The high-level contribution of this research is the identification of a positive correlation between the ratio of the spectral radius to the average node degree to that of the coefficient of variation of node degree for networks simulated from theoretical models (for random networks, scale-free networks and small-world networks). The positive correlation has been observed for networks of different sizes, ranging from networks of 5 nodes, to a few hundred nodes, all the way to networks of thousands of nodes. With this observation, we can now confidently say that the closer the value of the spectral radius ratio for node degree to 1.0, the smaller the variation among the degrees of the nodes in the network. The variation in the node degrees for any two networks can also be simply compared based on the spectral radius ratio for node degrees observed for the two networks, rather than requiring to compute the standard deviation of the node degrees for the two networks. As explained in Sections 3, 4 and 5, the operating parameters of the theoretical models can be tuned to obtain a desired variation in the degree of the nodes in the network, measured in the form of the spectral radius ratio for node degree. For each category of complex networks, we have a significant observation on the variation of node degree: For the random networks, we observe that the variation in node degree is relatively more pronounced in the single connected giant component at the time of its emergence, compared to the variation in node degree observed at the end of the network evolution. Such an observation has been so far not reported in the literature. For a given probability of link between any two nodes, the variation in node degree decreases with increase in the number of nodes. On the other hand, for a scale-free network, given a certain number of links added per time, the variation in node degree increases with increase in the number of nodes. In the case of small-world networks, for a given probability of rewiring of the links, we observe the number of nodes in the network does not impact the variation in node degree during the course of rewiring.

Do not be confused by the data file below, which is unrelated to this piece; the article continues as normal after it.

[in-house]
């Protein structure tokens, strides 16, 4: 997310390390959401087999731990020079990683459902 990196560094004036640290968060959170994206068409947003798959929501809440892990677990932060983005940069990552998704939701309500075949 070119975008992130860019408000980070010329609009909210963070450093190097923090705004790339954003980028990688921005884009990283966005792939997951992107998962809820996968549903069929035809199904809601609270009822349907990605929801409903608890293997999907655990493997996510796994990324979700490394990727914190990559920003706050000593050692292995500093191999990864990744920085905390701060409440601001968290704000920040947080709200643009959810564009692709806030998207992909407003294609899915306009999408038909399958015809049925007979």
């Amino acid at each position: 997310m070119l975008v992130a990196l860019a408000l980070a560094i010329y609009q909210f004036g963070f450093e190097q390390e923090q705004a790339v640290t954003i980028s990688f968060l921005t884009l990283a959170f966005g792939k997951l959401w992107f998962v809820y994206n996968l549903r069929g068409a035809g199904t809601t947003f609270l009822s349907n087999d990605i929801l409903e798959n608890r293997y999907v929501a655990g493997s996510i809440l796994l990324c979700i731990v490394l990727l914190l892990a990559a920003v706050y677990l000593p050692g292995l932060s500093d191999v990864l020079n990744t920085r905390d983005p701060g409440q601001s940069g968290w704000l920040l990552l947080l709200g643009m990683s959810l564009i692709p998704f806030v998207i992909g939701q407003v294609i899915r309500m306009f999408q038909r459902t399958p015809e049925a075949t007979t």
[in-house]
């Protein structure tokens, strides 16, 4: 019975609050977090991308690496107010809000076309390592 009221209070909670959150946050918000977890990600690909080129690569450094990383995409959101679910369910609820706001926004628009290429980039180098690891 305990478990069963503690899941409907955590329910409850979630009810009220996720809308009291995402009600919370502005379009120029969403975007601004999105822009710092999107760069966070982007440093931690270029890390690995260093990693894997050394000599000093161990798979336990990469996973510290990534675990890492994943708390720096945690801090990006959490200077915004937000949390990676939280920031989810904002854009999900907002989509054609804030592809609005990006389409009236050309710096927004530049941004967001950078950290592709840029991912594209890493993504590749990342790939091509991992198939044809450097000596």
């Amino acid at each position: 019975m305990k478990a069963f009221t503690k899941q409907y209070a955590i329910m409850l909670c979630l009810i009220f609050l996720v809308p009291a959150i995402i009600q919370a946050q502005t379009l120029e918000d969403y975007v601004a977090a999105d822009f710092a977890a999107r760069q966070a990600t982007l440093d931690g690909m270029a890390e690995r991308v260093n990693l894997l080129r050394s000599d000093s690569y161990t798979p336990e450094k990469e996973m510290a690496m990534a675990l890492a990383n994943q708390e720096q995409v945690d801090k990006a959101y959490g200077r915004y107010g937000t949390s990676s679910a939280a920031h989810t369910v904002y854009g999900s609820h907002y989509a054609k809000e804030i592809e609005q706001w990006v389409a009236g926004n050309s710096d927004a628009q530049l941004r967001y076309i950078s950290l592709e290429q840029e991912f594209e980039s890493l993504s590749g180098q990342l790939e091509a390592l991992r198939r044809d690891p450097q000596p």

REFERENCES